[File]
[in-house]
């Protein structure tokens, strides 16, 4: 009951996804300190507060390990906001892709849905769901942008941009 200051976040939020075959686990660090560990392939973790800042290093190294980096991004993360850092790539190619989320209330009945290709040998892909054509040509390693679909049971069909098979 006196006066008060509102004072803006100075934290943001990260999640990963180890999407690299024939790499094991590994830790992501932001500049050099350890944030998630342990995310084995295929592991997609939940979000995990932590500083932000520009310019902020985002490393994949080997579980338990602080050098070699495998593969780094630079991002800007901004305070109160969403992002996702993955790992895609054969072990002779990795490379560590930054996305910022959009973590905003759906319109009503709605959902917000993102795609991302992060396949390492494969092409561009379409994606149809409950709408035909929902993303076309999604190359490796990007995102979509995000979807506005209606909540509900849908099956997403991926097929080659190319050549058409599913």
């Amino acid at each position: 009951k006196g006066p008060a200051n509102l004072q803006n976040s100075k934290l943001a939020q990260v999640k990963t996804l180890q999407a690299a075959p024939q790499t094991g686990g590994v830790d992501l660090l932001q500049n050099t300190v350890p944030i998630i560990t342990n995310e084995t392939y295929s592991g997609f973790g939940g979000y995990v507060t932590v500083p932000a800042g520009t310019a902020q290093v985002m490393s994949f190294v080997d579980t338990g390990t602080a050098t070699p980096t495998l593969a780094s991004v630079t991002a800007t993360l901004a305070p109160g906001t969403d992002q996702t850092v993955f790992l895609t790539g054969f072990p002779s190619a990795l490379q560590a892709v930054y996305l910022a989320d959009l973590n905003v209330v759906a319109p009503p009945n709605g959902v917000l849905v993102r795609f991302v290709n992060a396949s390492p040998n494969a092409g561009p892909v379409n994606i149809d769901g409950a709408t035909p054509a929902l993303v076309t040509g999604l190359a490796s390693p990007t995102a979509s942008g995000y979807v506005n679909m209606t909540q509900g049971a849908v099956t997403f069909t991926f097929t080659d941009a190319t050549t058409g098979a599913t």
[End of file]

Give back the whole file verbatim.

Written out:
[in-house]
């Protein structure tokens, strides 16, 4: 009951996804300190507060390990906001892709849905769901942008941009 200051976040939020075959686990660090560990392939973790800042290093190294980096991004993360850092790539190619989320209330009945290709040998892909054509040509390693679909049971069909098979 006196006066008060509102004072803006100075934290943001990260999640990963180890999407690299024939790499094991590994830790992501932001500049050099350890944030998630342990995310084995295929592991997609939940979000995990932590500083932000520009310019902020985002490393994949080997579980338990602080050098070699495998593969780094630079991002800007901004305070109160969403992002996702993955790992895609054969072990002779990795490379560590930054996305910022959009973590905003759906319109009503709605959902917000993102795609991302992060396949390492494969092409561009379409994606149809409950709408035909929902993303076309999604190359490796990007995102979509995000979807506005209606909540509900849908099956997403991926097929080659190319050549058409599913």
């Amino acid at each position: 009951k006196g006066p008060a200051n509102l004072q803006n976040s100075k934290l943001a939020q990260v999640k990963t996804l180890q999407a690299a075959p024939q790499t094991g686990g590994v830790d992501l660090l932001q500049n050099t300190v350890p944030i998630i560990t342990n995310e084995t392939y295929s592991g997609f973790g939940g979000y995990v507060t932590v500083p932000a800042g520009t310019a902020q290093v985002m490393s994949f190294v080997d579980t338990g390990t602080a050098t070699p980096t495998l593969a780094s991004v630079t991002a800007t993360l901004a305070p109160g906001t969403d992002q996702t850092v993955f790992l895609t790539g054969f072990p002779s190619a990795l490379q560590a892709v930054y996305l910022a989320d959009l973590n905003v209330v759906a319109p009503p009945n709605g959902v917000l849905v993102r795609f991302v290709n992060a396949s390492p040998n494969a092409g561009p892909v379409n994606i149809d769901g409950a709408t035909p054509a929902l993303v076309t040509g999604l190359a490796s390693p990007t995102a979509s942008g995000y979807v506005n679909m209606t909540q509900g049971a849908v099956t997403f069909t991926f097929t080659d941009a190319t050549t058409g098979a599913t």